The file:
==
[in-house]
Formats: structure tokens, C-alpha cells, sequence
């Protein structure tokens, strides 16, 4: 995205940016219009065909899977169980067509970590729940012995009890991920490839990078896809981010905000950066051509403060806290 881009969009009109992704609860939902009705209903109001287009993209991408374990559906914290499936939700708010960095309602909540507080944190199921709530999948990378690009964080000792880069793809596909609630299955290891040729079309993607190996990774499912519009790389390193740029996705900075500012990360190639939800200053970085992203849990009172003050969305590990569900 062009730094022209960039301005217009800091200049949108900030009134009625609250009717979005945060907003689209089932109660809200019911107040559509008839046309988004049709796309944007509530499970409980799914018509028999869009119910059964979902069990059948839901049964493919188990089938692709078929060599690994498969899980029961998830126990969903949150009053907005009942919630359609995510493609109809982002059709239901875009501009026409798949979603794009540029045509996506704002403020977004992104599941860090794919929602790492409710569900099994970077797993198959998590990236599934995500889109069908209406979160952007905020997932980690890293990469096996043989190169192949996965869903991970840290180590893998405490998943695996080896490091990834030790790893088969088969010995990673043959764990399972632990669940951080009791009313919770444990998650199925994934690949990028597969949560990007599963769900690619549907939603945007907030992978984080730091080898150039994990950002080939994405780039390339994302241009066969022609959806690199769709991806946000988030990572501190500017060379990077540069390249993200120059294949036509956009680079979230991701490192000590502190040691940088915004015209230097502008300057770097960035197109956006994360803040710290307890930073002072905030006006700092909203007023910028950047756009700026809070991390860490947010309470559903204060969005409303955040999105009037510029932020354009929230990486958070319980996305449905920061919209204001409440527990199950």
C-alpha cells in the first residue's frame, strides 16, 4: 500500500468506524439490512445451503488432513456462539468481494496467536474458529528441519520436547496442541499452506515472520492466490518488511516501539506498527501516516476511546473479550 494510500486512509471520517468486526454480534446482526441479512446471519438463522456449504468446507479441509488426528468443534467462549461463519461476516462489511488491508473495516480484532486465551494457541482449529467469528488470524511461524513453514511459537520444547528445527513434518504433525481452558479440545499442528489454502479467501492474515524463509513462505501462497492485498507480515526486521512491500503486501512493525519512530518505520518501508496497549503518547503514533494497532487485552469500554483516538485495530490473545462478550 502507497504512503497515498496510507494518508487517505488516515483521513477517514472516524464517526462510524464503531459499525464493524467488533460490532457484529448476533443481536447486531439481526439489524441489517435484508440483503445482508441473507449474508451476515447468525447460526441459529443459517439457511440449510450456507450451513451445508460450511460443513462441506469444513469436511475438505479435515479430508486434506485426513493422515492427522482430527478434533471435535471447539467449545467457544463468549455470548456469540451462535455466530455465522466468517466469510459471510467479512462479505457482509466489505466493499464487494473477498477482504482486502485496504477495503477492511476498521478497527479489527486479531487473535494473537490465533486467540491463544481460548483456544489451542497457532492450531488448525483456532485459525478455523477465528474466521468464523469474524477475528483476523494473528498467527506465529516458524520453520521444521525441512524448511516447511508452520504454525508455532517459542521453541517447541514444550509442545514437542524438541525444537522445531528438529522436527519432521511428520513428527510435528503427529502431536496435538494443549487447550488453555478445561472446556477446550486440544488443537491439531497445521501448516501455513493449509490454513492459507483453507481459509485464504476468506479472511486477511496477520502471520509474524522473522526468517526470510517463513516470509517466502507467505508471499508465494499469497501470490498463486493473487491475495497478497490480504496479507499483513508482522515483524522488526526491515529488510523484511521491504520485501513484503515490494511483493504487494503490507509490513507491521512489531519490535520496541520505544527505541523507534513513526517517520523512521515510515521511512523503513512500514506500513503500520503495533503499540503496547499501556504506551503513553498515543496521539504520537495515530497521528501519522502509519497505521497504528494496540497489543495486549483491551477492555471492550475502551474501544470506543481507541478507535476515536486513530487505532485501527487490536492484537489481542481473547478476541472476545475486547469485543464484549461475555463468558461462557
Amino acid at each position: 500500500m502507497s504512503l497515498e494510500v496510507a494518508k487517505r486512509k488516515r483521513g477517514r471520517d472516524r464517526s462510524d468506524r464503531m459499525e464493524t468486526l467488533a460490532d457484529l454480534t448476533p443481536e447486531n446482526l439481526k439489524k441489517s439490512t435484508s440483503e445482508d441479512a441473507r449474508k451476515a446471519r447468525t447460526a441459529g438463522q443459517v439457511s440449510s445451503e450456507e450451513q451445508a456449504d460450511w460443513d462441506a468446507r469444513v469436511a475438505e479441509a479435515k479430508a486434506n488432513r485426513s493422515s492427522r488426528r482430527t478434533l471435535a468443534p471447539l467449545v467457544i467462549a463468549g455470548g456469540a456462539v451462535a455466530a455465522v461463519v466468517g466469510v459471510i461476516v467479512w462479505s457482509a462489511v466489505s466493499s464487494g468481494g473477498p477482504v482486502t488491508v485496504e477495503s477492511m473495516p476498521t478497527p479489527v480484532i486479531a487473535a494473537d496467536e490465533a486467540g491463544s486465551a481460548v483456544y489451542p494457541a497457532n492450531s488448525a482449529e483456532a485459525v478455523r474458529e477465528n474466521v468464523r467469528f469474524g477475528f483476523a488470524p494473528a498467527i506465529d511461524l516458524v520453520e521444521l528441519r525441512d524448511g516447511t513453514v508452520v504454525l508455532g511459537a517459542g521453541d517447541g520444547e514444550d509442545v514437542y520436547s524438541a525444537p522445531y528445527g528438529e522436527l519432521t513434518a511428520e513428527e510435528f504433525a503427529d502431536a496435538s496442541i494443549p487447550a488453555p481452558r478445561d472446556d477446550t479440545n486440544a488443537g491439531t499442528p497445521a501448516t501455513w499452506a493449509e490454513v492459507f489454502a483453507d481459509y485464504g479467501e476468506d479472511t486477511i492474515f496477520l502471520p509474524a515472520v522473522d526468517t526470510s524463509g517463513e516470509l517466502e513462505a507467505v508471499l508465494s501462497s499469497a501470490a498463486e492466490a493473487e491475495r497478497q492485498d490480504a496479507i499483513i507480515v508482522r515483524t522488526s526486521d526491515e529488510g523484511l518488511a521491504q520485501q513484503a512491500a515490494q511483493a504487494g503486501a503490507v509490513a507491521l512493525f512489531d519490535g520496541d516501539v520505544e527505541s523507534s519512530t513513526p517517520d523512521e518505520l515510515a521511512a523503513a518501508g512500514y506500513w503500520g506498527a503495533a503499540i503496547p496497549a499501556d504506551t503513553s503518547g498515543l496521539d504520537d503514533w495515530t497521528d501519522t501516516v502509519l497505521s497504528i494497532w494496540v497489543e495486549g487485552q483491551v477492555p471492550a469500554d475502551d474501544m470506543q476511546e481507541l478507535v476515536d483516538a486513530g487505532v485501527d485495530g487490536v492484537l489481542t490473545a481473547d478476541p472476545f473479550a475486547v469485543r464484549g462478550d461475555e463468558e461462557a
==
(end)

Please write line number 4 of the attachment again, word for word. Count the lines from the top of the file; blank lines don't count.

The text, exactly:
C-alpha cells in the first residue's frame, strides 16, 4: 500500500468506524439490512445451503488432513456462539468481494496467536474458529528441519520436547496442541499452506515472520492466490518488511516501539506498527501516516476511546473479550 494510500486512509471520517468486526454480534446482526441479512446471519438463522456449504468446507479441509488426528468443534467462549461463519461476516462489511488491508473495516480484532486465551494457541482449529467469528488470524511461524513453514511459537520444547528445527513434518504433525481452558479440545499442528489454502479467501492474515524463509513462505501462497492485498507480515526486521512491500503486501512493525519512530518505520518501508496497549503518547503514533494497532487485552469500554483516538485495530490473545462478550 502507497504512503497515498496510507494518508487517505488516515483521513477517514472516524464517526462510524464503531459499525464493524467488533460490532457484529448476533443481536447486531439481526439489524441489517435484508440483503445482508441473507449474508451476515447468525447460526441459529443459517439457511440449510450456507450451513451445508460450511460443513462441506469444513469436511475438505479435515479430508486434506485426513493422515492427522482430527478434533471435535471447539467449545467457544463468549455470548456469540451462535455466530455465522466468517466469510459471510467479512462479505457482509466489505466493499464487494473477498477482504482486502485496504477495503477492511476498521478497527479489527486479531487473535494473537490465533486467540491463544481460548483456544489451542497457532492450531488448525483456532485459525478455523477465528474466521468464523469474524477475528483476523494473528498467527506465529516458524520453520521444521525441512524448511516447511508452520504454525508455532517459542521453541517447541514444550509442545514437542524438541525444537522445531528438529522436527519432521511428520513428527510435528503427529502431536496435538494443549487447550488453555478445561472446556477446550486440544488443537491439531497445521501448516501455513493449509490454513492459507483453507481459509485464504476468506479472511486477511496477520502471520509474524522473522526468517526470510517463513516470509517466502507467505508471499508465494499469497501470490498463486493473487491475495497478497490480504496479507499483513508482522515483524522488526526491515529488510523484511521491504520485501513484503515490494511483493504487494503490507509490513507491521512489531519490535520496541520505544527505541523507534513513526517517520523512521515510515521511512523503513512500514506500513503500520503495533503499540503496547499501556504506551503513553498515543496521539504520537495515530497521528501519522502509519497505521497504528494496540497489543495486549483491551477492555471492550475502551474501544470506543481507541478507535476515536486513530487505532485501527487490536492484537489481542481473547478476541472476545475486547469485543464484549461475555463468558461462557